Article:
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The Triumph of Conservatism: A Reinterpretation of American History, 1900-1916 [Paperback]

Gabriel Kolko
5.0 out of 5 stars  See all reviews (1 customer review)
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Product details

  • Paperback: 356 pages
  • Publisher: Free Press; Reissue edition (1 Mar 1977)
  • Language: English
  • ISBN-10: 0029166500
  • ISBN-13: 978-0029166505
  • Product Dimensions: 21.5 x 14.4 x 2.4 cm
  • Average Customer Review: 5.0 out of 5 stars  See all reviews (1 customer review)
  • Amazon Bestsellers Rank: 770,422 in Books (See Top 100 in Books)

Inside This Book (Learn More)
First Sentence
NOT MERELY PRESENT-DAY HISTORIANS but also contemporary observers of the growth of big business were virtually unanimous in believing that the concentration of economic power and the growth of "monopoly" and the "trust" was an inevitable result of the modern capitalist and industrial process. Read the first page
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Front Cover | Copyright | Excerpt | Index | Back Cover
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Most Helpful Customer Reviews
2 of 3 people found the following review helpful
By A Customer
I have read a good many books in my day- and economics books are my forte- but once in a while one comes along that truly are usefull in the rhetorical war that is politics. This is one of those books.
The author makes the excellent point of the real history of the age that changed the lives of the American worker the most. By showing that business was the major progressive force of change, he puts to rest the notions that the era's mounting social capitol were hard won gains by progressive forces.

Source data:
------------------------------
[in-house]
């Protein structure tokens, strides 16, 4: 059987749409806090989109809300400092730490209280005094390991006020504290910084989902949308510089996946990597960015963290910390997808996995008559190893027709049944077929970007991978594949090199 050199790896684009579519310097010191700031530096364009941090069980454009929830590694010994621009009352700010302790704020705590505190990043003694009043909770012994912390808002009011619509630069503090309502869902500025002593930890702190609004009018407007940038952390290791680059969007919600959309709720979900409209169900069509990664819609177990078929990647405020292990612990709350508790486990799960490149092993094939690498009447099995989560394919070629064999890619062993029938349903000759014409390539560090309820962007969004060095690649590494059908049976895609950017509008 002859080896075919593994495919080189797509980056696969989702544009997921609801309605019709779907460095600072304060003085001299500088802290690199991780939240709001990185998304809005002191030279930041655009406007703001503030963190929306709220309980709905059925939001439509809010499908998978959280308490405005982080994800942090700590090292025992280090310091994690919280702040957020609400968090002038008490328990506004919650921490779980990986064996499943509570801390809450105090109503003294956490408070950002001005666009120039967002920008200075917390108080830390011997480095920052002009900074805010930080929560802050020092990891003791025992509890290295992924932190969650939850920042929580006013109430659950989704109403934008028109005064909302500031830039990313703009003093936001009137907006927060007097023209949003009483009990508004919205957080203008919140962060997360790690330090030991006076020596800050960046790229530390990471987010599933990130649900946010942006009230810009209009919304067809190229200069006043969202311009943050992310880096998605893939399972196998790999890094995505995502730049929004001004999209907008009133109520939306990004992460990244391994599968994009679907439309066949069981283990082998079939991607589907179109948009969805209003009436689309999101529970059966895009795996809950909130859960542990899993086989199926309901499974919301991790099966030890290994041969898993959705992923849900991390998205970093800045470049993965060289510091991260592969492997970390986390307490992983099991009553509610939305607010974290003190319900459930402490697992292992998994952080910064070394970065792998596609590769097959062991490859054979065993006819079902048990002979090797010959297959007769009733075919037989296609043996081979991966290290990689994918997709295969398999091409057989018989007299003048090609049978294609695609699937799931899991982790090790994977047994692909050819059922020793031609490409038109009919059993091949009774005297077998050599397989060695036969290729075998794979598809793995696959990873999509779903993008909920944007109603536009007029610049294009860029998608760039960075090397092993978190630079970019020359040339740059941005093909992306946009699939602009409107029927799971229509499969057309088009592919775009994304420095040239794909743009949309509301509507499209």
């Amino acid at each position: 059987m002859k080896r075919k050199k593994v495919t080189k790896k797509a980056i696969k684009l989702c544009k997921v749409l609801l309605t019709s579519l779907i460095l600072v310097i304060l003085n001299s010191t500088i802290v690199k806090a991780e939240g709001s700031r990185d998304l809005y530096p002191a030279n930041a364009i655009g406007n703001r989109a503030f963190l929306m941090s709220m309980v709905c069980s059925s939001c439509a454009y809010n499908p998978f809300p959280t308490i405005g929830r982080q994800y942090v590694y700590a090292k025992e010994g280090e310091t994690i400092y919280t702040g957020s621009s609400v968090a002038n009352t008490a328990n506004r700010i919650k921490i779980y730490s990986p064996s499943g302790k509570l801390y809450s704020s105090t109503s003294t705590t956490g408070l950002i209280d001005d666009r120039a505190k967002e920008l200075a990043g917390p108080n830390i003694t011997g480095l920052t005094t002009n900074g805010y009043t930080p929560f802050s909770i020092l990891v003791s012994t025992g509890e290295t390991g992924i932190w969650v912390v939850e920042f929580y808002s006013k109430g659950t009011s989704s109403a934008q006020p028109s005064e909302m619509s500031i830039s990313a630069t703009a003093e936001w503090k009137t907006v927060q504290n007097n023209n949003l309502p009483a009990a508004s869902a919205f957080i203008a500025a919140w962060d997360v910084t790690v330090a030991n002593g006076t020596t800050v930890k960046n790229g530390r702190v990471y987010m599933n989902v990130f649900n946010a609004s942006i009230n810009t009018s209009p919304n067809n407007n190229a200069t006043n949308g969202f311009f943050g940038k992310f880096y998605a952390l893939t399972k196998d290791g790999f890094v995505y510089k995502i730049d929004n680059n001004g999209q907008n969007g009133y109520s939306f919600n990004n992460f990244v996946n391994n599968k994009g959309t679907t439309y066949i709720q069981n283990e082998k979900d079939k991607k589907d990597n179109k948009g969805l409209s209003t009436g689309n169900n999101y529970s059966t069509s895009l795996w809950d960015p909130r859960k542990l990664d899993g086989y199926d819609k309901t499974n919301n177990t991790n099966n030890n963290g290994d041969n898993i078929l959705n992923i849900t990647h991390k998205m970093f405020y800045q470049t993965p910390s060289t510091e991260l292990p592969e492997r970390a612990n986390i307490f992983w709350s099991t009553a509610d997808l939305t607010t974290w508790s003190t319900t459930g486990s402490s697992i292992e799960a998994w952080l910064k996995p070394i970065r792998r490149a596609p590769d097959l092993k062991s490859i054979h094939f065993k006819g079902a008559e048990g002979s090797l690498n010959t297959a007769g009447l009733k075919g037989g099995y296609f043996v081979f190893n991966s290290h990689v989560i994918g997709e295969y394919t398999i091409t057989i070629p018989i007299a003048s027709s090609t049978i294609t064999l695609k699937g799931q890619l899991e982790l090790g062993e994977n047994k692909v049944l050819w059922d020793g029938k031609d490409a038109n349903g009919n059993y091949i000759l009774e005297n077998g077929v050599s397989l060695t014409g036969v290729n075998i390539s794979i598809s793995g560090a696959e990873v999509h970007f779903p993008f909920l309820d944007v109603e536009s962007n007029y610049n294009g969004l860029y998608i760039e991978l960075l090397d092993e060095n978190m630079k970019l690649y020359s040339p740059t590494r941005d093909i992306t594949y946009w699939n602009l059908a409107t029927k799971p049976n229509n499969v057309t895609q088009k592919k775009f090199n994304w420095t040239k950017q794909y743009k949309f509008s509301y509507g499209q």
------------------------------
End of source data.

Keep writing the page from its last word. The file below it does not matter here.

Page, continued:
This book is central to the argument that the trrue revolutionary forces that have become mete and standard throughout the ages have come from the most revolutionary force in history- that of capitalism.
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Most Helpful Customer Reviews on (beta) 4.4 out of 5 stars  13 reviews
55 of 57 people found the following review helpful
5.0 out of 5 stars Dispels myths about American business history 7 Jan 2001
By Mike Baum - Published on
In this reinterpretation of the Progressive Era, Gabriel Kolko marshalls a host of historical sources from the National Archives, the Library of Congress and other great outposts of scholarship to advance a bold thesis: that the Progressive Era was a "triumph of conservatism," the business reforms of the time having been fought for and shaped by not only the reformers but also the very business interests that were to be regulated. Kolko is a socialist, and his case is actually more radical than I have indicated. But it is his dispelling of many widely believed myths that I find the most enticing.
Take the "merger movement" at the turn of last century. It was and is popularly believed that competition was at an all-time low, monopoly an all-time high and Theodore Roosevelt's trust-busting the necessary and proper response. But Kolko proves this conventional belief false. In case studies of the big powerhouse industries of the time, he shows that, in spite of (or because of) the merger movement, they were more competitive than they had ever been. Whether the industry was steel, oil, automobiles, agricultural machinery, telephones, copper or meat-packing--Kolko's conclusion is the same: mergers, if anything, decreased companies' efficiency relative to their competitors. In the new century's first decade, the total number of competing firms in each industry grew; market shares of the dominant players, meanwhile, shrunk. As Kolko states, "There was *more* competition, and profits, if anything, declined. Most contemporary economists and many smaller businessmen failed to appreciate this fact, and historians have probably failed to recognize it altogether" (emphasis Kolko's).